Last month, a woman who is said to be a child protection officer made a report at Akilla Police Station accusing Kimilili MP Didmus Barasa of coercing a child to feed him alcohol.
Kimilili MP Didmus had posted a video on his social media accounts of a little girl, whom she purported to as his daughter, who was seen assisting him in taking what he characterised as tea. The clearly dutiful and caring girl made sure Didmus sipped the tea before taking a taste of it herself.
“When the father becomes the child,” he captioned the video.
“The video involves a young girl from the age of 13-14 years who is being forced by a senior public officer in this country to feed him and also make her drink something that looks like busaa,” the woman says in the video.
In a similar case, a Tunisian MP was sentenced to a year in prison for sexually harassing a schoolgirl, the victim’s lawyer said, in a case that sparked a nationwide #Metoo movement.
Zouhair Makhlouf, an independent member of the suspended parliament, was recorded masturbating in his car in the seaside city of Nabeul in October 2019.
The high school girl who took the images and posted them on social media, who was a teenager at the time, said he followed her to school and filed sexual harassment and indecent assault charges against her.
Makhlouf, who was wearing a T-shirt of the Qalb Tounes party of which he was a member at the time, had his trousers down and was looking at the camera. He argued throughout the trial that he is diabetic and had needed to urgently urinate in a bottle.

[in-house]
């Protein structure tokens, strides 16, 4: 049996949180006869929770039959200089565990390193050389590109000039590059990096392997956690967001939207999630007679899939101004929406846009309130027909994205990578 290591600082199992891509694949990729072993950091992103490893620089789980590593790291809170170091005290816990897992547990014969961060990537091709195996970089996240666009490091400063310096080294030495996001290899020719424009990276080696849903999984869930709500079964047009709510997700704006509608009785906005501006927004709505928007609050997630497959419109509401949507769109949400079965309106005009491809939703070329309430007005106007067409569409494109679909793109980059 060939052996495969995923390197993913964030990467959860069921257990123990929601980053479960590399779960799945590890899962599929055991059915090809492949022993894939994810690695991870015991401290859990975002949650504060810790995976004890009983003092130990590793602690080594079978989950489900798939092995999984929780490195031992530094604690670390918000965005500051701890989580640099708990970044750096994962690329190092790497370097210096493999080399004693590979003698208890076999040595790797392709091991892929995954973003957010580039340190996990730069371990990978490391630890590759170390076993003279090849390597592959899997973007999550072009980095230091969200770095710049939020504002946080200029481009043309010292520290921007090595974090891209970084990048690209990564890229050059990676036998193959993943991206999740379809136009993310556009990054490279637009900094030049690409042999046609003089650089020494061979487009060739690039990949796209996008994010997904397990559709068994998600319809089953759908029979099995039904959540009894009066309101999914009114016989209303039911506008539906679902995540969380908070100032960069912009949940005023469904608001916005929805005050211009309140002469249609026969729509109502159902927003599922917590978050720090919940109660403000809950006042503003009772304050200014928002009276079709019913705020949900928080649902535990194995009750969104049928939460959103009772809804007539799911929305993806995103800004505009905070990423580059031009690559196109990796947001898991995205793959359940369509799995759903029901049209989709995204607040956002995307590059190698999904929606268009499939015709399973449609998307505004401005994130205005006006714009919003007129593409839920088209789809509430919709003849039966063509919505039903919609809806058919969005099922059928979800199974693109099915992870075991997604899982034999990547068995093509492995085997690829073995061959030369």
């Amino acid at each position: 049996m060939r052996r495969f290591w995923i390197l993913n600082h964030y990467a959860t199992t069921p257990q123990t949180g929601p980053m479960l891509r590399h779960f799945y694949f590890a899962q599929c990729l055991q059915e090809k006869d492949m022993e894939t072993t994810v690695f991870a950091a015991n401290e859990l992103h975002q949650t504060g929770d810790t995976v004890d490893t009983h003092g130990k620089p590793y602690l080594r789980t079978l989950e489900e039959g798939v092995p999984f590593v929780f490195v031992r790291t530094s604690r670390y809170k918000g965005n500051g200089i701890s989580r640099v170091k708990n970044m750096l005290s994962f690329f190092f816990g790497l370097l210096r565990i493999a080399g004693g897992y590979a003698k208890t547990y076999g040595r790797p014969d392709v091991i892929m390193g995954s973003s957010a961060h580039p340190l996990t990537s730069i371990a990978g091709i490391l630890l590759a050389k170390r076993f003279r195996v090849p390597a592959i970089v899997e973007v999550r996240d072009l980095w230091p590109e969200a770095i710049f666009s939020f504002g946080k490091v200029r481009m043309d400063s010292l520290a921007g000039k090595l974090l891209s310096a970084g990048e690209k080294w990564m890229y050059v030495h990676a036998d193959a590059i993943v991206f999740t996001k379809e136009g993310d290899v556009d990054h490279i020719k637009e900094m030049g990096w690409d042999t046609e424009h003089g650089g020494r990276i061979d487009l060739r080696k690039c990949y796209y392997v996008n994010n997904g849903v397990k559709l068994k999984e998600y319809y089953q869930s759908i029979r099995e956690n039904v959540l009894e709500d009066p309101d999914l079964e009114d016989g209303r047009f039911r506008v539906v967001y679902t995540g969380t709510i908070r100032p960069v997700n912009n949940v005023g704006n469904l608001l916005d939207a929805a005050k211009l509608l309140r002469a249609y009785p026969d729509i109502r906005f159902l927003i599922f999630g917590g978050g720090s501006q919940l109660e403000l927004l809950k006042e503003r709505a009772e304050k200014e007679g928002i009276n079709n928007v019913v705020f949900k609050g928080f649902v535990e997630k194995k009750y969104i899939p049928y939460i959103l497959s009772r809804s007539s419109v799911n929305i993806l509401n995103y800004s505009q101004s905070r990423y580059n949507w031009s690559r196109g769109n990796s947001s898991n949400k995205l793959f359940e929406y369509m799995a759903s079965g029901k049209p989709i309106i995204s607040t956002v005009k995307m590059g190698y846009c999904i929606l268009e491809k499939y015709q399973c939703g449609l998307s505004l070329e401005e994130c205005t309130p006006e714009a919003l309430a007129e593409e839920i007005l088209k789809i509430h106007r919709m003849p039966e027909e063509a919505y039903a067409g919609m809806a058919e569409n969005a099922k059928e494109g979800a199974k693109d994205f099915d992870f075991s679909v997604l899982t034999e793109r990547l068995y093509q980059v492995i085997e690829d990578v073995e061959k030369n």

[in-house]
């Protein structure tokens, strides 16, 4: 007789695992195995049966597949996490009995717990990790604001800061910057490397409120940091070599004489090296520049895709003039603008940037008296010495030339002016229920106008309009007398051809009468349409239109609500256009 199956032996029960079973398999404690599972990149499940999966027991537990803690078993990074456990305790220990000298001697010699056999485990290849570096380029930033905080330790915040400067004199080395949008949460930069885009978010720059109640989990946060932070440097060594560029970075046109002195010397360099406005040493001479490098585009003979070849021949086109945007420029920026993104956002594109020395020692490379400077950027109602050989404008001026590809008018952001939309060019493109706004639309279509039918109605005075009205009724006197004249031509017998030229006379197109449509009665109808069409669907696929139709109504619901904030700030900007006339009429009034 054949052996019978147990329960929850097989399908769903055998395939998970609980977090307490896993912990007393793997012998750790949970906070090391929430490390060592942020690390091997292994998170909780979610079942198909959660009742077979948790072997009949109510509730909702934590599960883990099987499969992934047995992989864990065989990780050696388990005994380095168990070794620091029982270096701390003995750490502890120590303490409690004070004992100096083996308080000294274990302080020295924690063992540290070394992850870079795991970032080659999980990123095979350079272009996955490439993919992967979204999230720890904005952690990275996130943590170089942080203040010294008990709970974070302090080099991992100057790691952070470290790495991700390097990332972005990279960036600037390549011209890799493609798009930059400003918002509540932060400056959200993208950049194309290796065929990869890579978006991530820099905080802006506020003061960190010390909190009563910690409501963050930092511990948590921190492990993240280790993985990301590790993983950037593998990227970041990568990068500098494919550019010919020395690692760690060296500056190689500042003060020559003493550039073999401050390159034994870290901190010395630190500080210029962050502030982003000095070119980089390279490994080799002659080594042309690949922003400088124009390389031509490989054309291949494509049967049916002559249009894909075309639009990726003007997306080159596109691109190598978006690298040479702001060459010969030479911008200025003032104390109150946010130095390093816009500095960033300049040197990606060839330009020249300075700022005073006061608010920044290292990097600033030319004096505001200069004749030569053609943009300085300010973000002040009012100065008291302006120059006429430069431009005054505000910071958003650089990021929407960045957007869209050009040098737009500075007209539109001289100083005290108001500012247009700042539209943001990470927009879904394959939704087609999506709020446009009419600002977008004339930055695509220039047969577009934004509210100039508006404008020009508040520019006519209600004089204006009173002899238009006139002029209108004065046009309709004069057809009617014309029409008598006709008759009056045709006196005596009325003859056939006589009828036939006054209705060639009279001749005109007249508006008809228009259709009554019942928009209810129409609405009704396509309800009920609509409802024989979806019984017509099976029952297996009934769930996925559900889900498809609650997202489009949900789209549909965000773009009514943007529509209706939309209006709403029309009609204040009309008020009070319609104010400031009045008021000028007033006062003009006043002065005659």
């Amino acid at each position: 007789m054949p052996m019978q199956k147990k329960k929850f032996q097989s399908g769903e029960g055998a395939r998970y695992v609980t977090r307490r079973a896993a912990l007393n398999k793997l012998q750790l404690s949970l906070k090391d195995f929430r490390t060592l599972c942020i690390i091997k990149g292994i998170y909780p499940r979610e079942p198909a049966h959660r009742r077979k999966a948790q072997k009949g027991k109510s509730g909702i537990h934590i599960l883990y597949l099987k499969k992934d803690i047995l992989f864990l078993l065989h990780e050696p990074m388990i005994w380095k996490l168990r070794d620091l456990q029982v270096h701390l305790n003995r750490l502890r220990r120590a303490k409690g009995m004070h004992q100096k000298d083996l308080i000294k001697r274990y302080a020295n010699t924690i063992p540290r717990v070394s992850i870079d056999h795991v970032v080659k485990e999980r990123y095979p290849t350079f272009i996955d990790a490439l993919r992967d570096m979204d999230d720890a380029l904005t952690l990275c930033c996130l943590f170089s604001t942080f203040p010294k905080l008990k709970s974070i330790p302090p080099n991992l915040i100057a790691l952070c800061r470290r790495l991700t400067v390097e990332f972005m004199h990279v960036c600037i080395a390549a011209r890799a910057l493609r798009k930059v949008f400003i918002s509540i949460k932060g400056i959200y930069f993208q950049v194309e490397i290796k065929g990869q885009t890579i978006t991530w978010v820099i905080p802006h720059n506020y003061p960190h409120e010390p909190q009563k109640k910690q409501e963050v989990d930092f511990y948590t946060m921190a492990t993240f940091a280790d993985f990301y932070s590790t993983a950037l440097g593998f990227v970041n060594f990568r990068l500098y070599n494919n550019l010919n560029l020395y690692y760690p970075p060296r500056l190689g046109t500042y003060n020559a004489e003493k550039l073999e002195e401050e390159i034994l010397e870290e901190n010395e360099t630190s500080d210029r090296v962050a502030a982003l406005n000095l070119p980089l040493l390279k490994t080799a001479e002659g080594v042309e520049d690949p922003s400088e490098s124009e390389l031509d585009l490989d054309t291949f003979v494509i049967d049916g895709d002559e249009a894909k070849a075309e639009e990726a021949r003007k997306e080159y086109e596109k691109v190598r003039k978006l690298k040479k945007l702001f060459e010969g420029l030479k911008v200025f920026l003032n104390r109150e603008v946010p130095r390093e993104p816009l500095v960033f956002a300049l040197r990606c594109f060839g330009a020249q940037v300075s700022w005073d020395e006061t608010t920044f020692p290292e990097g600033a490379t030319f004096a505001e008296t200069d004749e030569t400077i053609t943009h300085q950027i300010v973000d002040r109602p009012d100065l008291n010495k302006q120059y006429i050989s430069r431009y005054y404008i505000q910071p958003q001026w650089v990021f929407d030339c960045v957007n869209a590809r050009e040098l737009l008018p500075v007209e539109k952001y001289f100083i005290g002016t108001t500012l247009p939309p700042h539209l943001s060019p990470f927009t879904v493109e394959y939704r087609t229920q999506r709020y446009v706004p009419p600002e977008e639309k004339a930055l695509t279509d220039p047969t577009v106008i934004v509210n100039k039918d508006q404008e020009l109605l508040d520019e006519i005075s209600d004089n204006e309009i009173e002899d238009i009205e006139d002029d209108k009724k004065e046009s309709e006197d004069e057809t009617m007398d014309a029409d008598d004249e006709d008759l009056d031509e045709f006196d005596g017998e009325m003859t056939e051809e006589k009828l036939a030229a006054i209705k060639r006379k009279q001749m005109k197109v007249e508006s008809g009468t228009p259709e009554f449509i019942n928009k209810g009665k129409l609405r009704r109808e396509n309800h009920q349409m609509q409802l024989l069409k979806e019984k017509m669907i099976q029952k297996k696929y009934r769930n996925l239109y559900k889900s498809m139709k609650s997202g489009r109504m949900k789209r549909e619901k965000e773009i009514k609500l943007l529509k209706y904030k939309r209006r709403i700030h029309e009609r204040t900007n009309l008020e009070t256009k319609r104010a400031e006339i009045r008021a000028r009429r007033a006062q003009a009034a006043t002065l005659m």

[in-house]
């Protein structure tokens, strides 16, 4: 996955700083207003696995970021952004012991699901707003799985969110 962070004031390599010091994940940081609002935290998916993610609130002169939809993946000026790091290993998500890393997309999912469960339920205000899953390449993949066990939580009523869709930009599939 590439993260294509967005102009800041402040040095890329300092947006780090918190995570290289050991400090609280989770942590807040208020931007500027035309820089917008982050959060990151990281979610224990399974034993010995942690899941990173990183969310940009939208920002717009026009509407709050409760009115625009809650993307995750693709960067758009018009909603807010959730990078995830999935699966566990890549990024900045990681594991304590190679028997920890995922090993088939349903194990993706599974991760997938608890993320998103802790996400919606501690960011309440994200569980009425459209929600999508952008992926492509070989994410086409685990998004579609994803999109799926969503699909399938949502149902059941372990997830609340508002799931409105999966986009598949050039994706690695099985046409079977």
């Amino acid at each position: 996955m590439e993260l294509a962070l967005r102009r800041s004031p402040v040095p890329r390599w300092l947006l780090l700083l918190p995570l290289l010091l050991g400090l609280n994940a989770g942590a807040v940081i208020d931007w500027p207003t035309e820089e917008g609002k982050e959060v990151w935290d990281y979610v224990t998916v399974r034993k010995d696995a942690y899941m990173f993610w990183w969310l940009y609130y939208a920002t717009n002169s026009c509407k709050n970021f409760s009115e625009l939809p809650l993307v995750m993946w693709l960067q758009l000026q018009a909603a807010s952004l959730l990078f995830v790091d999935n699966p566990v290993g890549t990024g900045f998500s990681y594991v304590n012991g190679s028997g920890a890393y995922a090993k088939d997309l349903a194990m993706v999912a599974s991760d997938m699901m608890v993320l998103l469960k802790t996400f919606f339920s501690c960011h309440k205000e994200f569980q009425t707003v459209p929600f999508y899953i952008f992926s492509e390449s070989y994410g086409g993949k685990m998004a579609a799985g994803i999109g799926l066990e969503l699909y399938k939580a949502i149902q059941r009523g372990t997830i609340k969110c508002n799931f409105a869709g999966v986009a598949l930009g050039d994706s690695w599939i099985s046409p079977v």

The victim’s lawyer, Naima Chabbouh, said Makhlouf had been found guilty of indecent assault after a court session that went late into Thursday evening. The images of Makhlouf, which went viral on social media, sparked an unprecedented outpouring of testimonies of sexual harassment.
Makhlouf was originally charged with sexual harassment before the indictment was reduced to indecent exposure, before it was bumped up again under public pressure.
In 2020, a group of Tunisian NGOs wrote to the country’s High Council of Magistrates alleging a string of procedural violations they said aimed to protect Makhlouf.
They said the inquiry had gone far beyond the normal nine months despite the presence of “solid proof”.
When the trial opened on November 1, dozens of women demonstrated outside the court in Nabeul, 70 kilometres (45 miles) south of Tunis, chanting “my body is not a public space!”
Reacting to Friday’s ruling, women’s rights group Aswat Nissa said it was “pleased with this historic judgement”.
“This sentencing represents a triumph for the feminist movement in Tunisia and for all survivors of gender-based violence, as it puts an end to the culture of impunity,” it said in a statement.
Tunisia is seen as a pioneer in the Arab world in terms of women’s rights, and in July 2017 made sexual harassment in a public space punishable by a jail sentence of up to a year.